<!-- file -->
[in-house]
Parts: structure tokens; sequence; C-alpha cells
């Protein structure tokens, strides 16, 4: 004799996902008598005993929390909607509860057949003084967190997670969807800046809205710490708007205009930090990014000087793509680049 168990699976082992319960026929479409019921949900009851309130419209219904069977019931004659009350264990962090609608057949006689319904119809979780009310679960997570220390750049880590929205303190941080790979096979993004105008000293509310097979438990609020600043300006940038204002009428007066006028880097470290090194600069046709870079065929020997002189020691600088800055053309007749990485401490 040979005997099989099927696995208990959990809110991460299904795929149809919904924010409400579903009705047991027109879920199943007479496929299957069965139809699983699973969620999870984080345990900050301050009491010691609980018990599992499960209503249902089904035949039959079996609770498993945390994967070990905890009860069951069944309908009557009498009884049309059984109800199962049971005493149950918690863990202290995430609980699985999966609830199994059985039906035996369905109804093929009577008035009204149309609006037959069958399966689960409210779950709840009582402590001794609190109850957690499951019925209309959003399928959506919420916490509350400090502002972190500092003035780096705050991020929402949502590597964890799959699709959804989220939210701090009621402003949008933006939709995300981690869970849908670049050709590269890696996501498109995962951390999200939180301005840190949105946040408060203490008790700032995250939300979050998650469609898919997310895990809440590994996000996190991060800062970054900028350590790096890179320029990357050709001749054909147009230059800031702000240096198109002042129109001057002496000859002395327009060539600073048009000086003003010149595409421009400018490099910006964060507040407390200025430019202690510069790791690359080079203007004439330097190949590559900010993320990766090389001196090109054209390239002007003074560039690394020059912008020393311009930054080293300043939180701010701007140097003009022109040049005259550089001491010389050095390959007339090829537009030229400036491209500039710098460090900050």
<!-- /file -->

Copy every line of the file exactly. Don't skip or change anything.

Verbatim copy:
[in-house]
Parts: structure tokens; sequence; C-alpha cells
């Protein structure tokens, strides 16, 4: 004799996902008598005993929390909607509860057949003084967190997670969807800046809205710490708007205009930090990014000087793509680049 168990699976082992319960026929479409019921949900009851309130419209219904069977019931004659009350264990962090609608057949006689319904119809979780009310679960997570220390750049880590929205303190941080790979096979993004105008000293509310097979438990609020600043300006940038204002009428007066006028880097470290090194600069046709870079065929020997002189020691600088800055053309007749990485401490 040979005997099989099927696995208990959990809110991460299904795929149809919904924010409400579903009705047991027109879920199943007479496929299957069965139809699983699973969620999870984080345990900050301050009491010691609980018990599992499960209503249902089904035949039959079996609770498993945390994967070990905890009860069951069944309908009557009498009884049309059984109800199962049971005493149950918690863990202290995430609980699985999966609830199994059985039906035996369905109804093929009577008035009204149309609006037959069958399966689960409210779950709840009582402590001794609190109850957690499951019925209309959003399928959506919420916490509350400090502002972190500092003035780096705050991020929402949502590597964890799959699709959804989220939210701090009621402003949008933006939709995300981690869970849908670049050709590269890696996501498109995962951390999200939180301005840190949105946040408060203490008790700032995250939300979050998650469609898919997310895990809440590994996000996190991060800062970054900028350590790096890179320029990357050709001749054909147009230059800031702000240096198109002042129109001057002496000859002395327009060539600073048009000086003003010149595409421009400018490099910006964060507040407390200025430019202690510069790791690359080079203007004439330097190949590559900010993320990766090389001196090109054209390239002007003074560039690394020059912008020393311009930054080293300043939180701010701007140097003009022109040049005259550089001491010389050095390959007339090829537009030229400036491209500039710098460090900050």